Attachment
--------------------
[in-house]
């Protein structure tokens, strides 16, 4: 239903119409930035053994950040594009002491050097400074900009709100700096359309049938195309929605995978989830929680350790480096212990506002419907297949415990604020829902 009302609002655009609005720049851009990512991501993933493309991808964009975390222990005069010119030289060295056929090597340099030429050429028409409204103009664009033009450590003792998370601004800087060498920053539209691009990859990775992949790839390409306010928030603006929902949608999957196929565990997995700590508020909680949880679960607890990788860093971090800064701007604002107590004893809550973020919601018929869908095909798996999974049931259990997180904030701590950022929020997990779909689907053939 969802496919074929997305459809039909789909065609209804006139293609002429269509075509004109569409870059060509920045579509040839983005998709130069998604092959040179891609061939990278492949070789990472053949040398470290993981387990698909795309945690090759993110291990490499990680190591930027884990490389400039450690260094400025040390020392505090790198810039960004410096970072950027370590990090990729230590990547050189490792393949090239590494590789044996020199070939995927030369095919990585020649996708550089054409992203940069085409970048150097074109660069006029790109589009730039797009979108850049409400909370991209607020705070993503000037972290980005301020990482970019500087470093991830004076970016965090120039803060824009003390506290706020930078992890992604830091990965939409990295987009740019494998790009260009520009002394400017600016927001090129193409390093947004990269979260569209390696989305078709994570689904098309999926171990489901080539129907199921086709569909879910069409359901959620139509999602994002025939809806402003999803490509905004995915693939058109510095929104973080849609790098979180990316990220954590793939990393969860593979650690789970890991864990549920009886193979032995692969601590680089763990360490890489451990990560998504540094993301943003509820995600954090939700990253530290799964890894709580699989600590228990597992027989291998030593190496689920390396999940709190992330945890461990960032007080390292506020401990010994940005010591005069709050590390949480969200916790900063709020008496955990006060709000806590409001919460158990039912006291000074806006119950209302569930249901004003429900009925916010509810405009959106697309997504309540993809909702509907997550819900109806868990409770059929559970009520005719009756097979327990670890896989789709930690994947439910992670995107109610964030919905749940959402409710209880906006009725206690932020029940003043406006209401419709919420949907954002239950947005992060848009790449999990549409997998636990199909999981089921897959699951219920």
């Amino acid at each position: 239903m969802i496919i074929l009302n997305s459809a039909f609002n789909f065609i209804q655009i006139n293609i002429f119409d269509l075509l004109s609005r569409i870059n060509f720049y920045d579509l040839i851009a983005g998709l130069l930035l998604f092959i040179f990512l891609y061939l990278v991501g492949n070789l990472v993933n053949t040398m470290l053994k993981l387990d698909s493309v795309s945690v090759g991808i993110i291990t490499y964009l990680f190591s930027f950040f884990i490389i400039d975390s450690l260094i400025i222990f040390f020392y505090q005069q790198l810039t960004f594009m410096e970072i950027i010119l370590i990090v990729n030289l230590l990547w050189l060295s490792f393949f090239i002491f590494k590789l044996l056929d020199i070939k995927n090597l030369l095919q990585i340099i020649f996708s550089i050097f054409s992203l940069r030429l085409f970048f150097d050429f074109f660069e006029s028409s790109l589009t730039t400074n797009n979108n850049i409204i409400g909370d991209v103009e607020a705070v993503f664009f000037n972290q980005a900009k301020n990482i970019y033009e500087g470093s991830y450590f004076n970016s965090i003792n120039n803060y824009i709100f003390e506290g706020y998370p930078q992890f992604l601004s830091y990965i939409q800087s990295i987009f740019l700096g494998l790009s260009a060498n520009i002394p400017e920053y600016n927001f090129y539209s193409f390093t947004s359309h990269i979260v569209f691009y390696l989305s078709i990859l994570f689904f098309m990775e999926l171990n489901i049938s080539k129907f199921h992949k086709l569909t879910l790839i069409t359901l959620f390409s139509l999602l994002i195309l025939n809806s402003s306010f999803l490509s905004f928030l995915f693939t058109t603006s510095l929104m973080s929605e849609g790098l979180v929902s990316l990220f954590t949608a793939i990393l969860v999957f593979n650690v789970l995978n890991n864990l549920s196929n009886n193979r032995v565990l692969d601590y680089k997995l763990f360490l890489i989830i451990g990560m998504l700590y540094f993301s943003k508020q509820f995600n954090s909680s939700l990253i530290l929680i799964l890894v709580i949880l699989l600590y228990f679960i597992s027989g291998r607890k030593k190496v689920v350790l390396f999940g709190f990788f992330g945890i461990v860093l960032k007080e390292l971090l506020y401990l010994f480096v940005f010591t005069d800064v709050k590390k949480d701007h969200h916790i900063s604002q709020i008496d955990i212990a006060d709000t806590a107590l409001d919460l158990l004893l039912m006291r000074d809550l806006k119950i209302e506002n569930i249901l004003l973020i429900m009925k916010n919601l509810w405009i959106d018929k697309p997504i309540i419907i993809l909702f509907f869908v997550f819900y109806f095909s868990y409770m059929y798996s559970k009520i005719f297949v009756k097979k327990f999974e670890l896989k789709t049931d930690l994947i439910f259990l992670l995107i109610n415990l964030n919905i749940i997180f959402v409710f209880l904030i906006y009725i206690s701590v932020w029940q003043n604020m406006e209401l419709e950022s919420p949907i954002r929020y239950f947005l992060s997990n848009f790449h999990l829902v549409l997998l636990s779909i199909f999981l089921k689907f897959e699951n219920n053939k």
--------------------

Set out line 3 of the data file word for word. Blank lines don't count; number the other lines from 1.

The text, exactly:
């Amino acid at each position: 239903m969802i496919i074929l009302n997305s459809a039909f609002n789909f065609i209804q655009i006139n293609i002429f119409d269509l075509l004109s609005r569409i870059n060509f720049y920045d579509l040839i851009a983005g998709l130069l930035l998604f092959i040179f990512l891609y061939l990278v991501g492949n070789l990472v993933n053949t040398m470290l053994k993981l387990d698909s493309v795309s945690v090759g991808i993110i291990t490499y964009l990680f190591s930027f950040f884990i490389i400039d975390s450690l260094i400025i222990f040390f020392y505090q005069q790198l810039t960004f594009m410096e970072i950027i010119l370590i990090v990729n030289l230590l990547w050189l060295s490792f393949f090239i002491f590494k590789l044996l056929d020199i070939k995927n090597l030369l095919q990585i340099i020649f996708s550089i050097f054409s992203l940069r030429l085409f970048f150097d050429f074109f660069e006029s028409s790109l589009t730039t400074n797009n979108n850049i409204i409400g909370d991209v103009e607020a705070v993503f664009f000037n972290q980005a900009k301020n990482i970019y033009e500087g470093s991830y450590f004076n970016s965090i003792n120039n803060y824009i709100f003390e506290g706020y998370p930078q992890f992604l601004s830091y990965i939409q800087s990295i987009f740019l700096g494998l790009s260009a060498n520009i002394p400017e920053y600016n927001f090129y539209s193409f390093t947004s359309h990269i979260v569209f691009y390696l989305s078709i990859l994570f689904f098309m990775e999926l171990n489901i049938s080539k129907f199921h992949k086709l569909t879910l790839i069409t359901l959620f390409s139509l999602l994002i195309l025939n809806s402003s306010f999803l490509s905004f928030l995915f693939t058109t603006s510095l929104m973080s929605e849609g790098l979180v929902s990316l990220f954590t949608a793939i990393l969860v999957f593979n650690v789970l995978n890991n864990l549920s196929n009886n193979r032995v565990l692969d601590y680089k997995l763990f360490l890489i989830i451990g990560m998504l700590y540094f993301s943003k508020q509820f995600n954090s909680s939700l990253i530290l929680i799964l890894v709580i949880l699989l600590y228990f679960i597992s027989g291998r607890k030593k190496v689920v350790l390396f999940g709190f990788f992330g945890i461990v860093l960032k007080e390292l971090l506020y401990l010994f480096v940005f010591t005069d800064v709050k590390k949480d701007h969200h916790i900063s604002q709020i008496d955990i212990a006060d709000t806590a107590l409001d919460l158990l004893l039912m006291r000074d809550l806006k119950i209302e506002n569930i249901l004003l973020i429900m009925k916010n919601l509810w405009i959106d018929k697309p997504i309540i419907i993809l909702f509907f869908v997550f819900y109806f095909s868990y409770m059929y798996s559970k009520i005719f297949v009756k097979k327990f999974e670890l896989k789709t049931d930690l994947i439910f259990l992670l995107i109610n415990l964030n919905i749940i997180f959402v409710f209880l904030i906006y009725i206690s701590v932020w029940q003043n604020m406006e209401l419709e950022s919420p949907i954002r929020y239950f947005l992060s997990n848009f790449h999990l829902v549409l997998l636990s779909i199909f999981l089921k689907f897959e699951n219920n053939k």